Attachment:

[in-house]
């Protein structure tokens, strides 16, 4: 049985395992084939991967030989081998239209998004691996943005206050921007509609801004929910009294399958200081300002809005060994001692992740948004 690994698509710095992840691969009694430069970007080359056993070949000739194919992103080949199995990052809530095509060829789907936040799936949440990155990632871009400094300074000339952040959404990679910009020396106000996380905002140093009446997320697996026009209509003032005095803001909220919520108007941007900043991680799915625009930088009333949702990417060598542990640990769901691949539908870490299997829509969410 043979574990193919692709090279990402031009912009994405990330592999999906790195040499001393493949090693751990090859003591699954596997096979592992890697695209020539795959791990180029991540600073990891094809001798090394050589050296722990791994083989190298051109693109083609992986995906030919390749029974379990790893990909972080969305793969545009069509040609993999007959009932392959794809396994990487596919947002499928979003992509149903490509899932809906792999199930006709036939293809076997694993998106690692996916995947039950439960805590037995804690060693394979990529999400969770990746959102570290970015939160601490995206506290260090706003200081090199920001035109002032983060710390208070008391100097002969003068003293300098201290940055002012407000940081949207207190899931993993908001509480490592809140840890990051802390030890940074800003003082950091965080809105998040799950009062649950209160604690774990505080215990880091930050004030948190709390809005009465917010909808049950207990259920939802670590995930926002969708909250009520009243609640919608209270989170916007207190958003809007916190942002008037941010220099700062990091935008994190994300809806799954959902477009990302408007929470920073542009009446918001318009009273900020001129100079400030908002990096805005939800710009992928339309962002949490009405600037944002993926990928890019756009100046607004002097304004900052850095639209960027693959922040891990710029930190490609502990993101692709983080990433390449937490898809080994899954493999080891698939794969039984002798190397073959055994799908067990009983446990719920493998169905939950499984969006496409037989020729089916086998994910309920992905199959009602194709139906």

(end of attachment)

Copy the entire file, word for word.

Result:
[in-house]
């Protein structure tokens, strides 16, 4: 049985395992084939991967030989081998239209998004691996943005206050921007509609801004929910009294399958200081300002809005060994001692992740948004 690994698509710095992840691969009694430069970007080359056993070949000739194919992103080949199995990052809530095509060829789907936040799936949440990155990632871009400094300074000339952040959404990679910009020396106000996380905002140093009446997320697996026009209509003032005095803001909220919520108007941007900043991680799915625009930088009333949702990417060598542990640990769901691949539908870490299997829509969410 043979574990193919692709090279990402031009912009994405990330592999999906790195040499001393493949090693751990090859003591699954596997096979592992890697695209020539795959791990180029991540600073990891094809001798090394050589050296722990791994083989190298051109693109083609992986995906030919390749029974379990790893990909972080969305793969545009069509040609993999007959009932392959794809396994990487596919947002499928979003992509149903490509899932809906792999199930006709036939293809076997694993998106690692996916995947039950439960805590037995804690060693394979990529999400969770990746959102570290970015939160601490995206506290260090706003200081090199920001035109002032983060710390208070008391100097002969003068003293300098201290940055002012407000940081949207207190899931993993908001509480490592809140840890990051802390030890940074800003003082950091965080809105998040799950009062649950209160604690774990505080215990880091930050004030948190709390809005009465917010909808049950207990259920939802670590995930926002969708909250009520009243609640919608209270989170916007207190958003809007916190942002008037941010220099700062990091935008994190994300809806799954959902477009990302408007929470920073542009009446918001318009009273900020001129100079400030908002990096805005939800710009992928339309962002949490009405600037944002993926990928890019756009100046607004002097304004900052850095639209960027693959922040891990710029930190490609502990993101692709983080990433390449937490898809080994899954493999080891698939794969039984002798190397073959055994799908067990009983446990719920493998169905939950499984969006496409037989020729089916086998994910309920992905199959009602194709139906």